Vintage Images - 1930's Ad Cuts

Some vintage ad cuts from Dover (which has stopped offering their free ecard  service, dagnabbit.  They had great cards).

Sunday, October 13, 2013

"Clever Ideas" from 1933

From The Australian Women's Weekly, June 17th, 1933.

A BOOT-SCRAPER for wet weather can be made from the lid of a butter box and about 35 metal tops from soft drink bottles.  Turn them upside down, and nail them on the lid.  Put the box lid in a place where it will stand firm, and make the family scrape their feet on it. -- Mrs. Lindeman, Station Street, Leura.

BROKEN CHINA can often be mended and cracked china preserved, by boiling in milk.  If broken see that pieces are quite clean, fit together, and bind tightly with thread.  Boil slowly in enough milk to cover the article. -- Mrs. A. E. Jeffery, Crown Street, Parramatta.

SAVE ALL paper bags and fill with coal or coke.  Then place in scuttle ready for use.  In this way fuel need not be touched with the hands, and dust will not fly about the room.  Miss C. Read, 8 Moody Street, Roselle.

(The Tiled Kitchen, painted by Harry Bush).

Saturday, October 12, 2013

It's The Thought That Counts

 Free vibrators for Federal employees during the shutdown.


It dawned on me some weeks ago that Her Majesty has been unusually quiet and demure, especially for her.  She also had managed to whittle at least two pounds off her tubby little behind.  Fortunately her annual checkup was last month Saturday and Dr Tinyvet confirmed my suspicions -- overactive thyroid.

She now gets two pills a day, morning and evening.  The spousal unit must have armor-plated fingers.

Tuesday, October 8, 2013

Sewing - A Costume For A Small Cowpoke

From The Australian Home Journal, 1951, a trick or treat costume for a wild West wannabe.  Left-click to enlarge.

Monday, October 7, 2013

Vintage Images - A Croquet Player

Copyright-free, from Dover.

Sunday, October 6, 2013


After last week's panegyric to Northern cooking from a Union soldier, I thought I would take a glance across the Mason and Dixon line for today's inspiration.

I recently came across a rather treaclily (if there is such a word) nostalgic Southern cookbook on, published in 1922 and full of reminiscences of how wonderful life was when one presumably had cheerfully devoted family servitors doing all one's work.  Still, an interesting look at what was considered traditional fare back then and an honest if effulgent homage to the debt it owed black plantation cooks.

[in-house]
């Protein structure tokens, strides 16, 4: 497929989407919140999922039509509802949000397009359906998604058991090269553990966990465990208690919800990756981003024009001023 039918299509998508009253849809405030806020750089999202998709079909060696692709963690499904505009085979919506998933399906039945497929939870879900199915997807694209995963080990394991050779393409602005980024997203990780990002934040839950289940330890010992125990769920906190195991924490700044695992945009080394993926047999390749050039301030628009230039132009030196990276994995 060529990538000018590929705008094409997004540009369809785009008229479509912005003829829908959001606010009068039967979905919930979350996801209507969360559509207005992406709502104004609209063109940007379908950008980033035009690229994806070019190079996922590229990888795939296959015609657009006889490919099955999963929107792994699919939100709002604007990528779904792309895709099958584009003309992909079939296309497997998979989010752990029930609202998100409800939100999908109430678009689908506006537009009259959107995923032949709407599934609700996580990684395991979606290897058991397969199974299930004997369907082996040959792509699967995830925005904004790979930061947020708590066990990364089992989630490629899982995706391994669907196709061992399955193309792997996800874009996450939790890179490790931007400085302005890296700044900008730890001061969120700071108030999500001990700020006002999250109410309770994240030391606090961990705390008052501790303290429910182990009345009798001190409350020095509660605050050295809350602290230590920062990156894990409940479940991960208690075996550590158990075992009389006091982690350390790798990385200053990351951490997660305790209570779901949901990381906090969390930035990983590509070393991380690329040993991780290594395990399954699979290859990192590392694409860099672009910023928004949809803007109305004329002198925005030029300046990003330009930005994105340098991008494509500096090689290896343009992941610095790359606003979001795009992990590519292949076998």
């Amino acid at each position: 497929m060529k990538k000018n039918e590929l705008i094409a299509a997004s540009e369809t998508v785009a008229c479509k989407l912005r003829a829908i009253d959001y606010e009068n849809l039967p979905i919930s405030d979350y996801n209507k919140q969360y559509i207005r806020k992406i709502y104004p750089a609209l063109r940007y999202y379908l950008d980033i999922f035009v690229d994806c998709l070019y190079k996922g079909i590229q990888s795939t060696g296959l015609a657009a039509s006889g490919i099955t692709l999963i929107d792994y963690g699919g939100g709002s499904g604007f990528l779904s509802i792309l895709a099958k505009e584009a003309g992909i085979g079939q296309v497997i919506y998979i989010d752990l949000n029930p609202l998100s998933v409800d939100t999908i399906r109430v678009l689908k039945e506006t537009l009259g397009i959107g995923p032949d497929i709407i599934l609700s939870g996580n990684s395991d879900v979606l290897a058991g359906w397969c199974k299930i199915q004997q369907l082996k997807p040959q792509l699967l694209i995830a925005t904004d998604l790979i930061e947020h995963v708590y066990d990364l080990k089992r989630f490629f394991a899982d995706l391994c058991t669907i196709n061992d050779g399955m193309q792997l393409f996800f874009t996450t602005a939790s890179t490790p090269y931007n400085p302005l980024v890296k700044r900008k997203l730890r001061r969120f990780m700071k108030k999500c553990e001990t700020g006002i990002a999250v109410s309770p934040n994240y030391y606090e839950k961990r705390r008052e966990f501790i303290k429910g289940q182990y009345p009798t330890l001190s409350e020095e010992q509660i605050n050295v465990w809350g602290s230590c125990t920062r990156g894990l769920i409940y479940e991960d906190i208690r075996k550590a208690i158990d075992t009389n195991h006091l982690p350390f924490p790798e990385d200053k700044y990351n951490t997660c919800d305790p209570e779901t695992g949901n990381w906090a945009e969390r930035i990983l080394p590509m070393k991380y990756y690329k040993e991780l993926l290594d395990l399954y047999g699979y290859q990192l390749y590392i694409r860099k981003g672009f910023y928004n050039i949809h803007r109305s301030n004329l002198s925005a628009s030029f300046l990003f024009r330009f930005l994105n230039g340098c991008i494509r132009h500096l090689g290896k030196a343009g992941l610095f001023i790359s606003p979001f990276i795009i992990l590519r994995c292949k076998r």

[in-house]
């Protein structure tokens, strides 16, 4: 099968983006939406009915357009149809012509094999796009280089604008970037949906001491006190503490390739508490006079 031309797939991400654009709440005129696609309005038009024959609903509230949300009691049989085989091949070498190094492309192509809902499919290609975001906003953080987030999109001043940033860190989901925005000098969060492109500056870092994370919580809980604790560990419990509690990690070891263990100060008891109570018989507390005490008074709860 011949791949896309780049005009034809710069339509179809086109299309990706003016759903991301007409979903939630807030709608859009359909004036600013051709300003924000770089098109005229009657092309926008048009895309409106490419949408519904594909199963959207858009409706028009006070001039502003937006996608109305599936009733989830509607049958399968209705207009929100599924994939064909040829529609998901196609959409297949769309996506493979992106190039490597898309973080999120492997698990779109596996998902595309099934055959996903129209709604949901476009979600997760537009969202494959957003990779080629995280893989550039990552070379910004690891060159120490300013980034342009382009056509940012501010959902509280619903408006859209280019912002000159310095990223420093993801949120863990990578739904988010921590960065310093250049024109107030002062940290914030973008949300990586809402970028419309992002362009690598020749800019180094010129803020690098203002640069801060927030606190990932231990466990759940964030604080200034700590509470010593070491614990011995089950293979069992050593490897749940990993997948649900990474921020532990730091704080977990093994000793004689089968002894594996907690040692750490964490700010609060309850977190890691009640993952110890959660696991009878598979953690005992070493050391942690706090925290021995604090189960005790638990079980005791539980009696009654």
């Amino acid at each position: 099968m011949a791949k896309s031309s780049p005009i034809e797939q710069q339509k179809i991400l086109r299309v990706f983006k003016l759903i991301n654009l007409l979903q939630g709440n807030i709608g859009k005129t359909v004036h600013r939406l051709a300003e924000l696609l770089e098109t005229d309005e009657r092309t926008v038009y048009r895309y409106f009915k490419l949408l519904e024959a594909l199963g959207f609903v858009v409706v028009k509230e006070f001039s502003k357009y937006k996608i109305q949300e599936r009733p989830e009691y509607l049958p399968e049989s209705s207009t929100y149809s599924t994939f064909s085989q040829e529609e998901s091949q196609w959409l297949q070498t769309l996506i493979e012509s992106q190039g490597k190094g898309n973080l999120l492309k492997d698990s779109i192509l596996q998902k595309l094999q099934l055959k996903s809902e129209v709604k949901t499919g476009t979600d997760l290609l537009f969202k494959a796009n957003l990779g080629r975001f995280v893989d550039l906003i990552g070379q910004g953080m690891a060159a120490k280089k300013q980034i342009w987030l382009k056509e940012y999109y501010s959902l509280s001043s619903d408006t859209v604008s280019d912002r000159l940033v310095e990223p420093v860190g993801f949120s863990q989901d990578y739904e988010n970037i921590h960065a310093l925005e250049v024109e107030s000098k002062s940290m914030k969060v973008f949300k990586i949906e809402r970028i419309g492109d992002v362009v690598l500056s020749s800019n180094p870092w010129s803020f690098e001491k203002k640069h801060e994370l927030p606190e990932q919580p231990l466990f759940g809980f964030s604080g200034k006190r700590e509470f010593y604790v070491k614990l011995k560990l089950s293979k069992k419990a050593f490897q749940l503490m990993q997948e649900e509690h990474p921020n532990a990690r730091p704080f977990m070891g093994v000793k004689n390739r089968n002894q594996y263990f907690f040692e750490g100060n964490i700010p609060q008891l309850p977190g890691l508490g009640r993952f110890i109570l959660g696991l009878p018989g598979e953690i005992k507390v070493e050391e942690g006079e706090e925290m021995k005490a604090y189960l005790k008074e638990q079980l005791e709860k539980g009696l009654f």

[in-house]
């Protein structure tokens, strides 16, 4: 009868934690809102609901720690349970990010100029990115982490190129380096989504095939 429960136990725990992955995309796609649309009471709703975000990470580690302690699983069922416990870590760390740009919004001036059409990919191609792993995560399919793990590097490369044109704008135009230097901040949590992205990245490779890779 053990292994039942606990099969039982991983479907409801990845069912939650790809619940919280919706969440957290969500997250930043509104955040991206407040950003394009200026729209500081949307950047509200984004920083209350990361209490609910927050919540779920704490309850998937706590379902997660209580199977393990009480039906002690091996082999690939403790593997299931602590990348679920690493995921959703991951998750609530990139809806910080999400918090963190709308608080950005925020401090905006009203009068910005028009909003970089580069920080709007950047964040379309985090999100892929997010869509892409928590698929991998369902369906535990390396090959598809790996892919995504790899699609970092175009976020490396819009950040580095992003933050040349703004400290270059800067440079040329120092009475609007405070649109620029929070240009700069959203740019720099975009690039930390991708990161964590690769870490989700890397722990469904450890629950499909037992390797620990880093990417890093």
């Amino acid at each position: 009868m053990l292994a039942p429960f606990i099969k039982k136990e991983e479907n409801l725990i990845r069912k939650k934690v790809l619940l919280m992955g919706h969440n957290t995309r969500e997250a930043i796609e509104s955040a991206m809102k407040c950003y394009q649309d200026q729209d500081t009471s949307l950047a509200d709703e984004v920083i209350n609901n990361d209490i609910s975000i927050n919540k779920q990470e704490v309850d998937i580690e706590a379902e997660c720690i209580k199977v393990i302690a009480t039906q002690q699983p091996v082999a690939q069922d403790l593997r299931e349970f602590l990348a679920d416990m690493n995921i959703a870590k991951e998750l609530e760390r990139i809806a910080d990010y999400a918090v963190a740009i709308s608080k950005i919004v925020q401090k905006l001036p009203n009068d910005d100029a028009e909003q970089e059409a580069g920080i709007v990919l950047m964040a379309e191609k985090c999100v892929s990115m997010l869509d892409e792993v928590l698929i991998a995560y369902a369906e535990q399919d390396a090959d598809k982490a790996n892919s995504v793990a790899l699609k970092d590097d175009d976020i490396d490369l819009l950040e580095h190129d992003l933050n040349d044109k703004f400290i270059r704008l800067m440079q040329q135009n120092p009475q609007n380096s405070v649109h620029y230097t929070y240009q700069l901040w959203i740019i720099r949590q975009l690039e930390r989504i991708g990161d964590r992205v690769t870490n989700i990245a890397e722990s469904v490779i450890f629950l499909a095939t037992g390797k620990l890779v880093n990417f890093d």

I noticed the julep recipe in the index and was wondering how the author was going to deal with the subject of strong drink, almost three years into Prohibition.  As it turned out, with a rather typical regional ability to brush past unpleasant realities.


3/4 cup sugar
Juice 3 lemons
1 cup of water,
4 sprigs of mints
1 pint ginger ale 


"Any flavoring desired."

Saturday, October 5, 2013


Friday, October 4, 2013

Silver Lining Dep't, Encore

I'm at the regional hospital meeting.  The regional hospital coordinator is going down the list and asking for updates since the August meeting.

He: Fulton County?

Fulton County Lady:  We've had a couple of HAZMAT incidents.

He:  I wondered what you were going to do with all that corn syrup*.

Fulton County Lady:  (brightly)'s killing the Asian carp in the Spoon River!

(*17,000 gallons, to be precise).

Quote of the Day

I distrust those people who know so well what God wants them to do, because I notice it always coincides with their own desires. ~ Susan B. Anthony

Thursday, October 3, 2013

Wednesday, October 2, 2013

Silver Lining Dep't

The KKK had to cancel the rally they planned for Gettysburg this weekend.